Although budgies are often called parakeets, they are actually birds of the species Melopsittacus Undulatus. The term parakeet is a generic label used to describe any small, parrot-like bird that has a long tail. Generally, the color of the cere — the fleshy area above its beak where its nostrils are — is the best indicator of a pet budgie's sex. A male budgie will typically have a blue cere or it may be pink or pinkish purple in color. A female budgie will usually have a brown, white, light beige, or a reddish cere. Female budgies also have whitish rings around their nostrils.
Budgies are popular pets because they are relatively easy to care for. A budgie needs a cage that is at least 12"x18"x18" (30.48 x 45.72 x 45.72 cm), although larger cages are preferable if you have the extra room. Many experts recommend you purchase a cage with securely locked doors, since it’s common for pet budgies to learn how to open a basic lift-up door.
You can feed your budgie special bird seed purchased from a pet store or make your own homemade budgie cookies and biscuits to provide a fun treat. Pet budgies do not need grit in their diets, although a budgie should be offered cuttlebone or other types of mineral blocks on a regular basis. Budgies should also be provided with fruits and vegetables daily.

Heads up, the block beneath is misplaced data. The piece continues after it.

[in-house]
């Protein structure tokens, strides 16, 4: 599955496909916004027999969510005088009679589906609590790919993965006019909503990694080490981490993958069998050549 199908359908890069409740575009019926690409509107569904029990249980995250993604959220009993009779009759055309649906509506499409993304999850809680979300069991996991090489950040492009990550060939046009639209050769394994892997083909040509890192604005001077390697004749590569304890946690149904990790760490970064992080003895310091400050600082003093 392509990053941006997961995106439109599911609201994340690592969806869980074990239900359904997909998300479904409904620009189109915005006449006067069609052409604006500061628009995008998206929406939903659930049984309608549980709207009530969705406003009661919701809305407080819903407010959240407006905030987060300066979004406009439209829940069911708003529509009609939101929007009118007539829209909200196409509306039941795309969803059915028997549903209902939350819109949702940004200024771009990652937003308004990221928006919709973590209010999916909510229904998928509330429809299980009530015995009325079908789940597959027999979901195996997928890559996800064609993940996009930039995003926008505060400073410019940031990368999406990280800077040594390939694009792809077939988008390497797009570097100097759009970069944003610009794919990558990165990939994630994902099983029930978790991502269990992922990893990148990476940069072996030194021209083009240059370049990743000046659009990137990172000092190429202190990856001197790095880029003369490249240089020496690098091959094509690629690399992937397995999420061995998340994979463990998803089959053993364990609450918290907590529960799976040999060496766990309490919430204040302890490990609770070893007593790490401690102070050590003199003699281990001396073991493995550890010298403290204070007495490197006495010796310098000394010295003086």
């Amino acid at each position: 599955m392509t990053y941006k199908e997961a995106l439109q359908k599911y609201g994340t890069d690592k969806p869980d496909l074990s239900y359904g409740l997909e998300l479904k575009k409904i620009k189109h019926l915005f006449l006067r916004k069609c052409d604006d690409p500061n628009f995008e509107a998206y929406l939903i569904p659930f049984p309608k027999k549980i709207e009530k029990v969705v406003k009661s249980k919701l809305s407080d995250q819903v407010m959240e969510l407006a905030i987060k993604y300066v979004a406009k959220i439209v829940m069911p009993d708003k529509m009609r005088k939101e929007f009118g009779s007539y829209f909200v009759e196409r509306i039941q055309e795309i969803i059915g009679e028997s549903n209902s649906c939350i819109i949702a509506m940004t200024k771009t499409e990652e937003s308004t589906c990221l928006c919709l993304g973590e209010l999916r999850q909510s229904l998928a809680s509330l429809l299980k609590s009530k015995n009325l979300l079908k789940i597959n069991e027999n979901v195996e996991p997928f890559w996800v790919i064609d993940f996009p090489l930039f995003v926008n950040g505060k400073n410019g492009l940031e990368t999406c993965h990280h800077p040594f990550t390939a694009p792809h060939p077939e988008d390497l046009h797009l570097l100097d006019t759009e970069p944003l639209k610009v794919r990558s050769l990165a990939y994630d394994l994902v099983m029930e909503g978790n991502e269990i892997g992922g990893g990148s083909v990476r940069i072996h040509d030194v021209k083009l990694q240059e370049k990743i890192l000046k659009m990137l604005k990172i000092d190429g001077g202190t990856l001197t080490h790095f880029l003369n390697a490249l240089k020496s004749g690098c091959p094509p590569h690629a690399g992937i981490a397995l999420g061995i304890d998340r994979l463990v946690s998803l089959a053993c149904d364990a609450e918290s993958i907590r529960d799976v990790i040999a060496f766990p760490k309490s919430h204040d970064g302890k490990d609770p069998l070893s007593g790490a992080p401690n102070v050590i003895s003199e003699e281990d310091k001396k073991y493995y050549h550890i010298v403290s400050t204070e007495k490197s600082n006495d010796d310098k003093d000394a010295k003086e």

Budgies are very intelligent and adaptable birds. They are highly active and love to play with toys made from leather string, stainless steel clips, key rings, and wooden spools. Budgies are generally good around children, although you’ll need to provide close adult supervision in order to ensure that your child doesn’t accidentally injure the bird while playing.
In most cases, a pet budgie will live between ten and twenty years. The most common causes of death for budgies are poisonings from household chemicals and accidents resulting from owner carelessness. To keep your budgie safe, keep all cleaning or personal care products in a secure area and never allow your budgie out of his cage when unattended.
When you have a pet budgie, it’s very important to develop a close relationship with a local avian veterinarian. Although budgies are very susceptible to tumors, many people fail to catch their pet’s initial signs of illness and don’t get treatment for their budgie until it is too late. Seek immediate medical care for your bird if you notice that your budgie is chirping less than usual, sleeping excessively, not eating properly, or losing interest in playing with his toys.